UK’s permanent representative to the UN Barbara Woodward condemned Iran’s attack on Israel and accused Tehran of being intent on sowing chaos in the region.   

“As we have demonstrated, the United Kingdom will continue to stand up for Israel's security, and that of all our regional partners, including Jordan and Iraq.” 

France’s deputy permanent representative Nathalie Broadhurst said Iran crossed a new threshold in its destabilizing action and is risking a military escalation for which “it would be responsible.”  

Broadhurst called upon Tehran and its allies “to at long last, and without further delay cease their destabilizing activities throughout the region.” 

 


Biden in ‘very tough spot’ trying to stop Middle East escalation

Biden in ‘very tough spot’ trying to stop Middle East escalation
Updated 15 April 2024
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Biden in ‘very tough spot’ trying to stop Middle East escalation

Biden in ‘very tough spot’ trying to stop Middle East escalation
  • Biden has been trying to avoid a regional war that could suck the United States back into the Middle East ever since Hamas’s October 7 attack

WASHINGTON: Iran’s attack on Israel gives Joe Biden a familiar dilemma, but on steroids — how to balance support for a difficult ally while preventing the nightmare scenario of a wider war?
Tensions with Prime Minister Benjamin Netanyahu over Israel’s war on Gaza were papered over as the US president offered “ironclad” support, including shooting down Iranian drones.
But the White House said it would not support an Israeli counterattack and warned Israel to “think carefully” about escalation that could trigger a full-blown regional conflict.
The question then for Biden, who is facing a tough reelection battle against Donald Trump in November, is what if Netanyahu goes ahead anyway, as he has done in Gaza?
“It puts him in a very tough spot” Colin Clarke, Director of Research at the Soufan Group, told AFP.
“I think he’s suspicious of Netanyahu’s motives here... that Netanyahu is attempting to broaden the war throughout the region to deflect from how poorly the war is going for him in Gaza.”
Biden has been trying to avoid a regional war that could suck the United States back into the Middle East ever since Hamas’s October 7 attack and Israel’s offensive on the Gaza Strip.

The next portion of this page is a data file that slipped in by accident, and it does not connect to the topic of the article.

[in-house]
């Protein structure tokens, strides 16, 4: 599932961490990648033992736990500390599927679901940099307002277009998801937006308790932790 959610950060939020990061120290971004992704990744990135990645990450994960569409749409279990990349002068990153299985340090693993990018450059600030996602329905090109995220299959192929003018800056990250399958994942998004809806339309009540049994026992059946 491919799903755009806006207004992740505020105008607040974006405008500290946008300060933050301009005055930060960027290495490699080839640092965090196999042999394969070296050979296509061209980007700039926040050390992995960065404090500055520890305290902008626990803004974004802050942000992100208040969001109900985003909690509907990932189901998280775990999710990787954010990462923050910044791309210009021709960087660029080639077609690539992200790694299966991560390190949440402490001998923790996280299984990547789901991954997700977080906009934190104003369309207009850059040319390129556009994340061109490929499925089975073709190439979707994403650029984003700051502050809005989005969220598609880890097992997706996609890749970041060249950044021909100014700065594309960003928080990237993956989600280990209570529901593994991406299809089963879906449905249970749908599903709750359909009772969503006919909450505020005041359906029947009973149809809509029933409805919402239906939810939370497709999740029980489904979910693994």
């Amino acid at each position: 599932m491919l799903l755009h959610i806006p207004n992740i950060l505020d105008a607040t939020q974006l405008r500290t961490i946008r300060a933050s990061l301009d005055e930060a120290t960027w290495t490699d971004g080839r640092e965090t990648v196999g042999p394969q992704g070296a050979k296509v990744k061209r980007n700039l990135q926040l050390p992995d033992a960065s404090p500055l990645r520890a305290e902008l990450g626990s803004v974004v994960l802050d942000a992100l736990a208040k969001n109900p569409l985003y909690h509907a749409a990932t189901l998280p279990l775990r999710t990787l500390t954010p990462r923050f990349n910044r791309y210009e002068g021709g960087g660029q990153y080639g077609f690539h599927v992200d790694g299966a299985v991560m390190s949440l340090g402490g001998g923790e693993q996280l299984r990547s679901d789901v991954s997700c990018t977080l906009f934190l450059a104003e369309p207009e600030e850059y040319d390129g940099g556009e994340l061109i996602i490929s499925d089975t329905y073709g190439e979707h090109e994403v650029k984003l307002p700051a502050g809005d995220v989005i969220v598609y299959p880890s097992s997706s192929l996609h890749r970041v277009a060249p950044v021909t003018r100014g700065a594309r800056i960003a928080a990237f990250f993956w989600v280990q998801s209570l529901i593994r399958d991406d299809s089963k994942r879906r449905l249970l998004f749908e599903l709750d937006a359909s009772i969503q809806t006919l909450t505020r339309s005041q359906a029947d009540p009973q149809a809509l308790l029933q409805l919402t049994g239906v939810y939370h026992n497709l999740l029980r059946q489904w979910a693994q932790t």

The 81-year-old has, however, struggled to use the leverage provided by the United States being Israel’s main military supplier, especially given a long history of tense relations with Netanyahu.
Biden has been increasingly critical of the death toll in the Palestinian territory and even went as far as suggesting the US could limit military aid, but so far to little effect.
Iran’s attack has seen Biden go back to showing overt support — but at the same time scrambling to stop the crisis spiraling.
White House National Security Council spokesman John Kirby said Netanyahu was “well aware” that Biden did not want a “wider war.”
Biden himself warned Netanyahu of the potential dangers in a call on Saturday night at a time of “heightened emotion.”
“The president had a discussion about trying to slow things down, think through things,” a US official said.
The hope was that “in the light of day” Israel would see it had had a “spectacular success” against Iran’s attack, added the official.
Washington’s calculus looks to be that Iran also got what it wanted, with a show of force in retaliation for Israel’s strike in Damascus earlier this month that killed a key Iranian general, but with minimal damage.
“However, I fear the status quo will be short-lived,” said James Ryan, Executive Director of the Middle East Research and Information Project, warning of a “dangerous spiral.”
“I expect Biden to attempt to restrain Israeli responses, but Netanyahu has already shown a willingness to test any kind of limit Biden wishes to impose,” he added.
“It’s all very cynical now, unfortunately.”